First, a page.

Former boxing champ takes on Parkinson's

Posted Tuesday, Aug. 06, 2013  comments  Print Reprints
‘Punching out Parkinson’s’ • Paulie Ayala’s University of Hard Knocks, 6913 W. Camp Bowie Blvd., Suite 141 • Noon-1 p.m. and 6:30-7:30 p.m. Mondays and Wednesdays • Free Website: Facebook: Parkinsons Twitter: @PunchParkinsons By the numbers 50 Age by which 4 percent of Parkinson’s patients are diagnosed 11/2Times men are more likely to have the disease than women 10 million Estimated number of people who have the disease worldwide $25 billion Annual cost of Parkinson’s treatments, lost income and Social Security payments in the U.S. $100,000 Top amount spent per patient on therapeutic surgery annually Source: Parkinson’s Disease Foundation website,

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A slender 57-year-old woman shuffles her feet, narrows her eyes at the young man in front of her and throws a punch.

Tina Hargrove repeatedly jabs at Tony Lamarr’s upper body. Fortunately he’s protected by a punch pad and it isn’t Lamarr that Hargrove is after — it’s freedom from the physical toll of Parkinson’s disease.

To knock out some of the effects of the disease — a brain disorder that causes uncontrollable tremors, muscle rigidity, slower movement and balance issues — Hargrove attends former world champion Paulie Ayala’s twice-weekly “Punching out Parkinson’s” training classes.

Ayala opened the University of Hard Knocks gym on Camp Bowie Boulevard two years ago with the intent to train and manage fighters. But now it’s a place where Parkinson’s patients can work out to regain some control over their bodies and their lives.

Hargrove, a former marathon runner, said the program helps her build strength more effectively than her yoga and Pilates classes combined.

“I don’t have tremors anymore since I’ve been coming here. I can lift things. I can reach and grab heavy bowls off the top of the cabinet,” Hargrove said.

Ayala trains each individual differently, for free, depending on how the Parkinson’s has progressed. The Fort Worth native said that at first only 25 percent of his participants could step into the ring without help. Now all of them can not only slip their bodies through the ropes but also bob and weave on the canvas.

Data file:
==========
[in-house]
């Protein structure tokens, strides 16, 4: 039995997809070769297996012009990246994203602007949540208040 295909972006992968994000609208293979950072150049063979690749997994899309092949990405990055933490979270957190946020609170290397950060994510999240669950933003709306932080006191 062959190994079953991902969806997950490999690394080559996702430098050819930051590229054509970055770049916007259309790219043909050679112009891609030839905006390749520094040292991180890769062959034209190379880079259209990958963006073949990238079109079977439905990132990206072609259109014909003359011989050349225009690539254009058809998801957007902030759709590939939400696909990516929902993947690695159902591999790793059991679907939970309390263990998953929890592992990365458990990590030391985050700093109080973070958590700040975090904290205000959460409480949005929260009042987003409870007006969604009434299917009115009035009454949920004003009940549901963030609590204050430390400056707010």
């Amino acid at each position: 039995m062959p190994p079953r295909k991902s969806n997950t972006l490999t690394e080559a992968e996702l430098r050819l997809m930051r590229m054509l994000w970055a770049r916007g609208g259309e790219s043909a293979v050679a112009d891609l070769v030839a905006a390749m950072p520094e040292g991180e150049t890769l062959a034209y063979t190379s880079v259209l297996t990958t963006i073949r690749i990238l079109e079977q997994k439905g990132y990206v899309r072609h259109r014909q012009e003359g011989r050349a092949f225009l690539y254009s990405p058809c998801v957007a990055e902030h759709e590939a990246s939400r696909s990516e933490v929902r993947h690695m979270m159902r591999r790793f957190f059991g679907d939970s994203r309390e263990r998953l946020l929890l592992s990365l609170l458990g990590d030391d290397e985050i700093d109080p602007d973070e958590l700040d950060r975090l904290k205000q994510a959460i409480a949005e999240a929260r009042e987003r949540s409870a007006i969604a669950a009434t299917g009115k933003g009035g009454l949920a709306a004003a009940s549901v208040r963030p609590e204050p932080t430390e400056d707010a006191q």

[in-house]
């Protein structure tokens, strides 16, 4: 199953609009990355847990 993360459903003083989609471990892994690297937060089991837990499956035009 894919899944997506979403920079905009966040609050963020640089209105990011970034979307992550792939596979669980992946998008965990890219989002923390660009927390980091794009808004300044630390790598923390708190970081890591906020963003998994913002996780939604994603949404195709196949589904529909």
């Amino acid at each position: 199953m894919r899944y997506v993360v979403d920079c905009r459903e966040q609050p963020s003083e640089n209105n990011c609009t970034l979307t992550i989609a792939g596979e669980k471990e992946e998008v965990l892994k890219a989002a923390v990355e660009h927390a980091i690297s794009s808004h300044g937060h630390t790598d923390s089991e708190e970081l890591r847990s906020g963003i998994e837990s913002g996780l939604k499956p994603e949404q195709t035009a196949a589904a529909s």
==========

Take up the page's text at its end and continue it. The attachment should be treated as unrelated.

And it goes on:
“I try to read them to understand what they feel — figure out how to isolate body parts so they can focus on one thing at a time,” Ayala said. “One arm. One leg. Their core.”

Dr. Saud Khan, a neurologist at John Peter Smith Hospital, said speech therapy and physical therapy are recommended for people with Parkinson’s, which starts on one side of the body and gradually progresses.

One million Americans are living with the disease, and 50,000 to 60,000 new cases are diagnosed each year, according to the National Parkinson Foundation. About 4 percent of people with Parkinson’s are diagnosed before their 50th birthday, and men are 11/2 times more likely to have Parkinson’s.

“I think we do have enough evidence as studies show that a boxing program is good for Parkinson’s patients,” he said.

Roll with the punches

Ayala, who said he was looking for a way to satisfy his philanthropic itch after permanently stepping out of the competitive ring in 2004, got the idea to work with Parkinson’s patients when Stacy Christopher came knocking on his door.